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HomeLifestyleArt & CultureMovie magic: An interview with comedy filmmakers Leon Chrimes and Wesley Gee

Movie magic: An interview with comedy filmmakers Leon Chrimes and Wesley Gee


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Jamie Morris talks to the duo behind the wacky agoraphobia short Aaron and The Wizard, after it won Best in Category at Repton FilmFest…

Mojatu: How did you meet?

Wesley Gee: We were both at uni – I was playing the piano, and Leon came and sat with me, and he says, “What are we playing, then?”

Leon Chrimes: I can’t play any musical instruments, so it was an empty self-invitation, because I knew I wouldn’t be able to do anything – and that’s pretty much how we make films together.

Mojatu: How do you know when you want to turn one of your ideas into a film?

LC: As we’ve gotten older and left uni, we’ve had less chance to hang out with each other. So, when we do have time, it’s like, “Let’s make a film together – and we have today to make this”.

WG: If it’s an idea that I can think about for long enough without hating it, and it makes me laugh as I’m thinking of it, that’s usually a good go-ahead to commit to it.

Leon Chrimes as agoraphobic protagonist Aaron Sharons

Mojatu: So you make the films that you’d want to watch?

LC: For me, it’s to make the films I’d have fun making. Most of the creative element comes from Wes – he’s usually the one directing and editing, and I’m just having fun being there.

WG: It’s not necessarily the ones I’d want to see – it’s the ones I’d otherwise never see. That drives me.

Mojatu: What made you decide to include a mental health theme in your latest film?

LC: I found something on YouTube called Puff the Magic Dragon, and I thought it’d be funny to do a spoof of that. How can we get a magical character to interact with a “little boy” character, even though I’m a grown man? So we needed a character that needed help.

WG: The “boys don’t talk” moment was something I pulled out of a hat at the last minute. It’s such a key part of society now that, if you’re making a film, those undertones are going to work their way into it.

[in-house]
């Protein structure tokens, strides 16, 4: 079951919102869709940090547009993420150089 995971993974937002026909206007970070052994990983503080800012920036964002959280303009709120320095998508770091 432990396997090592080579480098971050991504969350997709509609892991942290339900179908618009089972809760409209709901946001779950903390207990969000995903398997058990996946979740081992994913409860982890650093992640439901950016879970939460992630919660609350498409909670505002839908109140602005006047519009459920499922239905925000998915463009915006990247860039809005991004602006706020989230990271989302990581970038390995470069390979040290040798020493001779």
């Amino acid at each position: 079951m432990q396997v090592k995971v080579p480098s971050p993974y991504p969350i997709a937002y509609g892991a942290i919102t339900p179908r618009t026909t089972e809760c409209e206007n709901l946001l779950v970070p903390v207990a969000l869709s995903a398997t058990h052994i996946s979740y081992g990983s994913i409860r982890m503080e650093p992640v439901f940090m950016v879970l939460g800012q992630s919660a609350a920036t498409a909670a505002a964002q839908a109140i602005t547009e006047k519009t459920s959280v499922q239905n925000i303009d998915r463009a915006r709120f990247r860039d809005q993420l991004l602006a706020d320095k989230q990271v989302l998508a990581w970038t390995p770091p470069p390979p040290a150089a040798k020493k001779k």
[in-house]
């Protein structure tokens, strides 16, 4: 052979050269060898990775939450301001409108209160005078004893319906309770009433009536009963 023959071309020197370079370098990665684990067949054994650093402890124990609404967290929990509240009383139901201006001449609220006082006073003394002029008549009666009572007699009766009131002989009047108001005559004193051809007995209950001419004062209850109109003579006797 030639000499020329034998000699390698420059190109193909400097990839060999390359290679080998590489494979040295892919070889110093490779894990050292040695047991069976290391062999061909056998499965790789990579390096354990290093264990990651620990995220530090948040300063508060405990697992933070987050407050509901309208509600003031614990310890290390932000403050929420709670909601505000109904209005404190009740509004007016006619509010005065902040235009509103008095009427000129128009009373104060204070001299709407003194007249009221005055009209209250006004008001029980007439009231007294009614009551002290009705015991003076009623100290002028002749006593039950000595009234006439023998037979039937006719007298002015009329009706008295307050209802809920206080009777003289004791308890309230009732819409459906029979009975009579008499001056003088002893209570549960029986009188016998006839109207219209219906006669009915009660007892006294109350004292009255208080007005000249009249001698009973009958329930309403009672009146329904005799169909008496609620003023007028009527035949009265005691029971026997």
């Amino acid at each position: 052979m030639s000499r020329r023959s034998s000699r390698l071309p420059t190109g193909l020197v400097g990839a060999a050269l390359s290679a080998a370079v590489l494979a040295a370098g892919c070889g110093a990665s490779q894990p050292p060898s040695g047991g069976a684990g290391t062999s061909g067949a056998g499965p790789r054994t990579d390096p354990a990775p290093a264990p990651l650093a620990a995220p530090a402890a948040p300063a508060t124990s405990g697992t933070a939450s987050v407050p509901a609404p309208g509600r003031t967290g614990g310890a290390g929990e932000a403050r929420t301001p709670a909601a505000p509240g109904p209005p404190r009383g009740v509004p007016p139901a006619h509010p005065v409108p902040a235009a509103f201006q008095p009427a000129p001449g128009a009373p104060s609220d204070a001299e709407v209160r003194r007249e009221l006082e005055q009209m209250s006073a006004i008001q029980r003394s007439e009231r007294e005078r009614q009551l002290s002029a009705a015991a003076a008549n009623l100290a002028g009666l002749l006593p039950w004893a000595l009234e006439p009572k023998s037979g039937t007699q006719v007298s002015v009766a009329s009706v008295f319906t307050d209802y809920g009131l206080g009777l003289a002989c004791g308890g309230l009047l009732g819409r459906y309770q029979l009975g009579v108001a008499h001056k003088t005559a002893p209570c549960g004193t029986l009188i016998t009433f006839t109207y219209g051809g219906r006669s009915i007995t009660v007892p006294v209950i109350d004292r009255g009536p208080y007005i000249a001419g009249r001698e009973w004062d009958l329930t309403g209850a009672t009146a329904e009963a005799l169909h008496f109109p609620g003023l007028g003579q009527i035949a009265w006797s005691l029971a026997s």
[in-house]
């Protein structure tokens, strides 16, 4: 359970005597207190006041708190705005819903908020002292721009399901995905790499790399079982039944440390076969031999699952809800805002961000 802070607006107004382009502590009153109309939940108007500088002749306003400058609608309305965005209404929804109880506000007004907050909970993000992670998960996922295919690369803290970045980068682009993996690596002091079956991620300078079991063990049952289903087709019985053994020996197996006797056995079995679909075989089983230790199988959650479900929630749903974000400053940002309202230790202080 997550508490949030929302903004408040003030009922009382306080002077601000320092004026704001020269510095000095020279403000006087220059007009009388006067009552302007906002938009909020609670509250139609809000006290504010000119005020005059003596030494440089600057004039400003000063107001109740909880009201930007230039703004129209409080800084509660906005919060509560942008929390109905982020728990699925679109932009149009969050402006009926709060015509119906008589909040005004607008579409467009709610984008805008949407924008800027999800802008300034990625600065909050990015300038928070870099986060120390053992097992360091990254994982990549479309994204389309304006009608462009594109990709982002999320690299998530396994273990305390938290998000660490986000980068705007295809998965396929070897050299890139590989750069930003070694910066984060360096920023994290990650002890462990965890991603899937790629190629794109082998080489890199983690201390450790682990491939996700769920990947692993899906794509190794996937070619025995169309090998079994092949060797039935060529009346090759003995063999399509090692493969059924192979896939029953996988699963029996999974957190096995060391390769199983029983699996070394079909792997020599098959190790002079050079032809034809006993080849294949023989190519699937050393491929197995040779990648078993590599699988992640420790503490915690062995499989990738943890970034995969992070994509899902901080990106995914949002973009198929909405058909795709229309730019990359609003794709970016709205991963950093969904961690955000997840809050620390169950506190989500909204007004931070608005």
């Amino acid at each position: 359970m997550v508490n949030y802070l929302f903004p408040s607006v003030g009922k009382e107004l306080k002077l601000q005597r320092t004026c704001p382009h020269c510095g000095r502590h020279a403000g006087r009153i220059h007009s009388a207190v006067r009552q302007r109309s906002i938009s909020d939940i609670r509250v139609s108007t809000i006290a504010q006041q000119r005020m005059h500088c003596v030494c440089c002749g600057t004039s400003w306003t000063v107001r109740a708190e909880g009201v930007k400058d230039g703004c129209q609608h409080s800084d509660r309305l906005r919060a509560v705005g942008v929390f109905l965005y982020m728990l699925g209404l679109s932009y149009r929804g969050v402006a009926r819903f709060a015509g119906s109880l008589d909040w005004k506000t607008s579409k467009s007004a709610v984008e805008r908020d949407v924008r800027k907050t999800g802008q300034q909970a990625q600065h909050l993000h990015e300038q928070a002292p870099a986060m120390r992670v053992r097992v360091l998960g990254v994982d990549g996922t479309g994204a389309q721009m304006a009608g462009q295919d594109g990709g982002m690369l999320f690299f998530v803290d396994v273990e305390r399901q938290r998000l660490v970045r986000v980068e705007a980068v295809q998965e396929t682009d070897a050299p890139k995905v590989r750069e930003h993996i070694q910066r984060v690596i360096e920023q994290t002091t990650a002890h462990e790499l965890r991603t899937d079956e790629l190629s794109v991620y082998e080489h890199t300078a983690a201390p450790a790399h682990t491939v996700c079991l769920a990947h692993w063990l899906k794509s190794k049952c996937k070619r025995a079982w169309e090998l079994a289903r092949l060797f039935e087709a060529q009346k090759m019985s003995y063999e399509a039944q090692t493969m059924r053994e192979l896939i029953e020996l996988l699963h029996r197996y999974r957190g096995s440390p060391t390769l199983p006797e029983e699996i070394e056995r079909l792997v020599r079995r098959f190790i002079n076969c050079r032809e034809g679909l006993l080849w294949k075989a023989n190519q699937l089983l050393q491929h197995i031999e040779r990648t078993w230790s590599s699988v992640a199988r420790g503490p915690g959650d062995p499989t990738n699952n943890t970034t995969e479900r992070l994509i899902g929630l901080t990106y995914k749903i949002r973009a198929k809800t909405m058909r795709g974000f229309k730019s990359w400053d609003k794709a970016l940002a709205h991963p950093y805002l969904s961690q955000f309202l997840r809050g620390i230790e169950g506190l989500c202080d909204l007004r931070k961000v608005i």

Mojatu: There’s a scene where you’re performing a musical number on the bus. Was the driver in on it?

LC: Not at all. Wes, dressed as the wizard, just got on that bus and sang. You got quite a few funny looks, right?

Wesley Gee as the mysterious figure known simply as ‘The Wizard’

WG: I actually got treated better while I was dressed as the wizard – some guy said, “Good luck, whatever you’re doing”. We got a lot of positive reinforcement.

Mojatu: Where did you shoot the film?

LC: It was filmed in Creswell, where Wes hails from. 

WG: It’s a small village, about forty minutes from Derby. It’s a relatively quiet place where you can dress as a wizard without much backlash. The final scene is filmed at an archaeological dig site, Creswell Crags, where I work.

Mojatu: Do you feel like this project has been a success?

LC: This film feels like it’s taken off more than previous ones, and it’s been really nice to have a wider circle of people engage with what we’re making. I hope from here on out, people are more invested in our work.

WG: For me, this film is evidence that you can make a film purely for fun, and other people will watch it and enjoy it just as much. I don’t know if it’ll get any bigger from here, but no matter what happens, it’s symbolic that we’re getting better at it.

Aaron and The Wizard is available to watch on YouTube

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